Bebe Neuwirth debuted her lead role as Morticia at Chicago's Oriental Theatre.

With her wry sense of humor, distinctive voice, legendary legs and inimitable movement quality, Bebe Neuwirth has carved her own niche among musical theater’s most famous dames. From her first gig as Sheila in A Chorus Line to her Tony Award–winning work in Sweet Charity and Chicago, the Princeton, New Jersey, native and former Juilliard ballet student has wowed audiences with her elegant presence on both the stage and screen. Perhaps most well-known is her Emmy Award–winning, sharp-tongued portrayal of Lilith on “Cheers” and “Frasier.” But this self-proclaimed “dancer first” says she always felt most comfortable onstage. So it’s not a surprise that Neuwirth has returned to the boards once again, this time starring opposite Nathan Lane as the macabre matriarch Morticia in the new musical version of The Addams Family. And after a successful eight-week run at Chicago’s Oriental Theatre, the show opens on Broadway in New York City April 8.



Dance Teacher: This is the first time you’ve created a role on Broadway: Tell us about the process.


Bebe Neuwirth: This show is based on the cartoons. I studied the drawings to see how she stands, her body language. I thought, “If that drawing could move, how can I incorporate that physicality?” There’s something very elegant about her, so it’s a good thing I’ve been taking ballet class for 45 years.



DT: What was it like to work with Jersey Boys choreographer Sergio Trujillo?


BN: Wonderful. He creates for the characters, including the ensemble dancers. In a good piece of musical theater, they’re not just a chorus—they’re individuals.



DT: You’ve done so many different types of work. How has your dance training benefited you throughout?


BN: There was a long time when I felt like I was a little different: I didn’t quite fit in with the actors. For years I didn’t realize it: I’m a dancer! I’m a different animal. Whatever that animal is, that’s what I bring to all of my jobs.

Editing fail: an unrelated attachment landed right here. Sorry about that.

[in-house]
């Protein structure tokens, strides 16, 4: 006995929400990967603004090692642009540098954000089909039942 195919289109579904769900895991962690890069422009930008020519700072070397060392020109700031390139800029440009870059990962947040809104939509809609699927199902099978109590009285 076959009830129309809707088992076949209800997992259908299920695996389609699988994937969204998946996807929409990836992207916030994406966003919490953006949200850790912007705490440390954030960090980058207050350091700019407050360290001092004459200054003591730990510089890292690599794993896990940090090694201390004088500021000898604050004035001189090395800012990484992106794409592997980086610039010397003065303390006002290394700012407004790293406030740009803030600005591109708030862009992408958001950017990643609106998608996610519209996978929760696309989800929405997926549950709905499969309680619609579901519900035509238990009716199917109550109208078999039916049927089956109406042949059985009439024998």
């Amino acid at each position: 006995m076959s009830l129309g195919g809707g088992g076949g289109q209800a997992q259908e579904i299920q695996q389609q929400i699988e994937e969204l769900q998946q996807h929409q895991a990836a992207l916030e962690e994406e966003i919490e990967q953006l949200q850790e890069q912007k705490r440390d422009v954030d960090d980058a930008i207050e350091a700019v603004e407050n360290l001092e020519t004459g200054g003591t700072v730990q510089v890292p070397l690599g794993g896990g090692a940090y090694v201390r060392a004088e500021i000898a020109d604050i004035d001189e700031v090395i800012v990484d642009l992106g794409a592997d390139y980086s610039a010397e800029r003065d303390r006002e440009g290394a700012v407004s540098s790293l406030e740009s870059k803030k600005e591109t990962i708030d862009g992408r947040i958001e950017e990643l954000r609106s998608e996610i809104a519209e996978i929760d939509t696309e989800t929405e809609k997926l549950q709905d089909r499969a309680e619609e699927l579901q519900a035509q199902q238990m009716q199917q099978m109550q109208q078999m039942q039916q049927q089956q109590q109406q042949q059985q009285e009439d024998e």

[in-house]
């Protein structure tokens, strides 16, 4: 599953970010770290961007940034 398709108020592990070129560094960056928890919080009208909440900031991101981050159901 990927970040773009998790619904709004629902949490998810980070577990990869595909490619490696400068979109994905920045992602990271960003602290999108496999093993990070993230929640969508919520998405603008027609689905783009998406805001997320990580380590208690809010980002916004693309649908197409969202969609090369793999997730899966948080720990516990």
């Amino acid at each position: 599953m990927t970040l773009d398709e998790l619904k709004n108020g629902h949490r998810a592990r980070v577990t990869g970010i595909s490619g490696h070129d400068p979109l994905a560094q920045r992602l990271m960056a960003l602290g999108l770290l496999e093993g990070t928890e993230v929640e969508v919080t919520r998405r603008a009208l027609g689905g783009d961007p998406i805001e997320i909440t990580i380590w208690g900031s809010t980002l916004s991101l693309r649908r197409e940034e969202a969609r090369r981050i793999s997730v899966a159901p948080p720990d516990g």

DT: Who is your biggest influence?


BN: Bob Fosse. From the minute I saw his choreography to even now, I look to him, his words, his way of working and his direction. He had a clarity of vision and always knew exactly what he was doing. He taught me about detail, motivation, cleanliness and elegance.


DT: Any dancers who inspired you?


BN: I don’t think it’s good for dancers to try to emulate anyone. Try to be your own dancer. I was lucky enough to see Rudolf Nureyev onstage when I was a teenager, but I didn’t want to dance like him or [Margot] Fonteyn. They inspired me to be the best I could be.


DT: As the founder of The Dancers’ Resource at the Actors Fund, what do you think is essential for dancers to consider health-wise?


BN: Nutrition. There’s a lot more consciousness about this today than 35 years ago. But unfortunately, eating disorders still run rampant. We have a certain line and look that we want to attain. I just hope teachers don’t demand that students achieve a certain body type if that’s not their natural body shape. It’s up to the teacher to keep an eye out for problems. The first step is always awareness. DT



Lauren Kay is a dancer and freelance writer based in NYC.


Photo of Bebe Neuwirth as Morticia at Chicago's Oriental Theare, by Joan Marcus, courtesy of The Publicity Office

William Whitener held countless auditions when he directed The Royal Winnipeg Ballet, Kansas City Ballet and Les Ballets Jazz de Montréal, and he himself learned from legendary choreographers Jerome Robbins and Bob Fosse about what it takes to make it on Broadway. Now he coaches ballet students on these skills when he guest teaches around the country. "Auditions require a certain amount of strategy," says Whitener. He holds mock auditions and discusses all aspects of the process—registration, class and even how to make a professional exit. "Practicing for this kind of performance works better than telling dancers what they should do," he says. "They need to actually do it."

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